People leave their homes for many reasons. Some seek employment opportunities abroad. Some are trying to escape persecution. Some decide that they need to experience another culture. And some are forced to do so, for no conceivable reason, and have no real choice in the matter.
There’s no point in re-hashing why my parents moved to the United States. To be honest, they tried to go to Australia and New Zealand for the longest time, but could not make it those countries. I made the most of what was a horrifying third-choice, and learned one very vital lesson: Don’t move your child to a new country when they are 15, unless they are dying. Because, it is essentially, akin to killing her or him.
But enough about the nightmare that is the United States. What I do want to talk about is the utterly marvelous, thrilling, spectacular, life-changing, journey home.
It has taken me a long time to write this because I’ve been lost for words. That doesn’t bode well for a writer or aspiring novelist. Yet, it is hard to write about magic.
Therefore, I’ll start with the photos. Now, photos cannot quite capture freedom. Nor do words. All I can say about freedom is that it is brief, it is beautiful, and everyone should be able to have a glimpse of it, if not feel it throughout their lifetimes.
The other thing about freedom–a secret that only a former prisoner can attest to–is that you don’t really feel it until it is gone.
Speaking from personal experience, I’m sensitive to the fact that many of my friends, clients, and community members are practically trapped in the United States, unable to visit their home countries, unable to see loved ones, and even attend their funerals abroad.
But going back to Fiji, my home country, is all I’ve ever wanted to do, and I’m happy to say that I’m finally doing that this coming month!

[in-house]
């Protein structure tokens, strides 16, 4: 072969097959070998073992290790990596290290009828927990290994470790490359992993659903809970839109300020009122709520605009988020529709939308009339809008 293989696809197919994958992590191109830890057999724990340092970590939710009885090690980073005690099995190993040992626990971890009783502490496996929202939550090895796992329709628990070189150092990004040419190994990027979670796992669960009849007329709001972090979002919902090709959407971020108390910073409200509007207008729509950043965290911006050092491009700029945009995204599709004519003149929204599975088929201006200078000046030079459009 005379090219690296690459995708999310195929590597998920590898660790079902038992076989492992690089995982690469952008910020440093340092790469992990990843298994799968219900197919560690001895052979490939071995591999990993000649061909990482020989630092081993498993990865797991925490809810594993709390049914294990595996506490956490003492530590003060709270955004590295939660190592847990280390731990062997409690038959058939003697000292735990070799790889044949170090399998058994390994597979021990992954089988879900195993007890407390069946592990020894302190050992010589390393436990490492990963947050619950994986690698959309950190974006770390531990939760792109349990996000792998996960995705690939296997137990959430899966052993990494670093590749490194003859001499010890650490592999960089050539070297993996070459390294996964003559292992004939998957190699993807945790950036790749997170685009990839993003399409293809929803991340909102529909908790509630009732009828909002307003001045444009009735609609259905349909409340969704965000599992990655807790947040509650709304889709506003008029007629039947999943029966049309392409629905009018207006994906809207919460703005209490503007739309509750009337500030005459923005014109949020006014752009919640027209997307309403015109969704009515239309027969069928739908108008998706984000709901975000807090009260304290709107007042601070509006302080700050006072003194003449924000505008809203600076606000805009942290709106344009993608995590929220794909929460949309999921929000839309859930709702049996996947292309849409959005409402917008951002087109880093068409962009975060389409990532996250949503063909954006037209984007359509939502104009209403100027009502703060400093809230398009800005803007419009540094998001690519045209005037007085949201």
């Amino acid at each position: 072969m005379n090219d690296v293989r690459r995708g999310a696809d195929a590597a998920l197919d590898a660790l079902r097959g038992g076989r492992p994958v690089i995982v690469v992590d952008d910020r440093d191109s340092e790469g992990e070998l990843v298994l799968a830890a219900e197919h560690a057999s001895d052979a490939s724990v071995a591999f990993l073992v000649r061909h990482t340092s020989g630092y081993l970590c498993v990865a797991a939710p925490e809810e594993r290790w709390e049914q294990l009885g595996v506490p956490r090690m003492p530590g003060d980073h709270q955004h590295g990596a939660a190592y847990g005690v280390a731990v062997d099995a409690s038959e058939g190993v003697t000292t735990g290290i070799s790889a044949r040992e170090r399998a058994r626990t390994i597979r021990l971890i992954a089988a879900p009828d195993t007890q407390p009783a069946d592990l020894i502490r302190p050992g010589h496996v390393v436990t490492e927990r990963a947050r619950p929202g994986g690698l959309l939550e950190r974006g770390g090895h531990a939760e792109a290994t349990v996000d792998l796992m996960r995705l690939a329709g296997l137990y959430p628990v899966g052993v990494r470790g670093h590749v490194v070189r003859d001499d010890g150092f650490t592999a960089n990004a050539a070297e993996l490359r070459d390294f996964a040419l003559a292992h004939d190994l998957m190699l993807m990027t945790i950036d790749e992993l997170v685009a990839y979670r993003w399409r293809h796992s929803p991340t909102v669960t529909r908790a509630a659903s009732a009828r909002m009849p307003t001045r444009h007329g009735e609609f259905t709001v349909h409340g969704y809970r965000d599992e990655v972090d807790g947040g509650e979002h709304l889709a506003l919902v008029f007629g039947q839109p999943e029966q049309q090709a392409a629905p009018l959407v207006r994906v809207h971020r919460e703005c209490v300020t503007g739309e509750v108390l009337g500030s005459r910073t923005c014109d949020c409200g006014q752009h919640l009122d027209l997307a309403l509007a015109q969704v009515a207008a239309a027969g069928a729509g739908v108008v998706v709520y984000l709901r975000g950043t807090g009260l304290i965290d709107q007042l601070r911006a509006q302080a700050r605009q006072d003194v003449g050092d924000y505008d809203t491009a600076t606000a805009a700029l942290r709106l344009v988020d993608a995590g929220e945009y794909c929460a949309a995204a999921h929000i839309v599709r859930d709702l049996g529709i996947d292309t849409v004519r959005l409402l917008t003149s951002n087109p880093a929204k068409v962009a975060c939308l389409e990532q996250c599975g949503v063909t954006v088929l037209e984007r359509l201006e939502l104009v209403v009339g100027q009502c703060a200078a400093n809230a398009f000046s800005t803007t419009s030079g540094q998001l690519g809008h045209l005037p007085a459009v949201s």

We’ll go from Nadi to Port Denarau for some island hopping in the Mamanucas, along with watersports such as parasailing, kayaking, diving and snorkeling at some of the most gorgeous sights in the world.
Next, we’ll return to the glorious Coral Coast, walk around Natadola beach, go on some eco-tours along the Sigatoka river, enjoy local food in Sigatoka and spa outings. We’ll also do some kayaking and snorkeling here.
After that, we’re headed to the capital city, Suva, where I grew up. I’m really looking forward to this leg of the trip, seeing old friends, walking along the waterfront, doing some essential genealogical research, and catching some movies at the local Village Six like the good old times.
But it doesn’t end there. After recharging in Suva, we’re off to the garden island of Taveuni! I’ve never been to Taveuni, and it looks like a complete treat. We’d love to meet new people here as well, and get to do some adventurous hikes. I also hear that Rainbow Reef, accessible from Taveuni, has some of the best coral in the world, so diving here is a once in a lifetime opportunity. I’d also love to go to Nanuka island, and Savusavu, though I may have to postpone the latter for next time.
After that, we head back to Suva, for some more downtime, and amusement, since the election circus will be heating up during this time.
Then, we’ll probably head to my home-town to see family.
It’s going to be spectacular!
Well, at least I did with my California state-issued ID.
People can also use their unexpired passports.
(Results may differ for different people so proceed with caution or seek legal advice before you travel!)
How was Hawaii? It’s like any other tropical island–sunny golden beaches, deep blue-green lagoons, flavorful tropical fruits, and a panorama of beautiful views. At the same time, it has deep problems, homelessness and poverty, much like any other tropical island. It is critical to recognize that the island is occupied territory, much like Palestine. If you are from the South Pacific, Hawaii looks and feels like home–the humid weather on your skin, the tropical flora and fauna, and the red mud. It is no wonder that many of my South Pacific islander friends in the U.S. have chosen to make it home
Since I didn’t have a green card at the time of my visit, I received a trip to Hawaii as a law school graduation trip, since it is the closest that I could get to going home. We stayed at the Aulani Disney Beach resort most of the time. I took a day to visit Waikiki, sampled Japanese and Chinese food on both sides of the island, climbed Diamond Crater, and spent a lot of time on the beach.
More beaches certainly lie in my future and not as a tourist.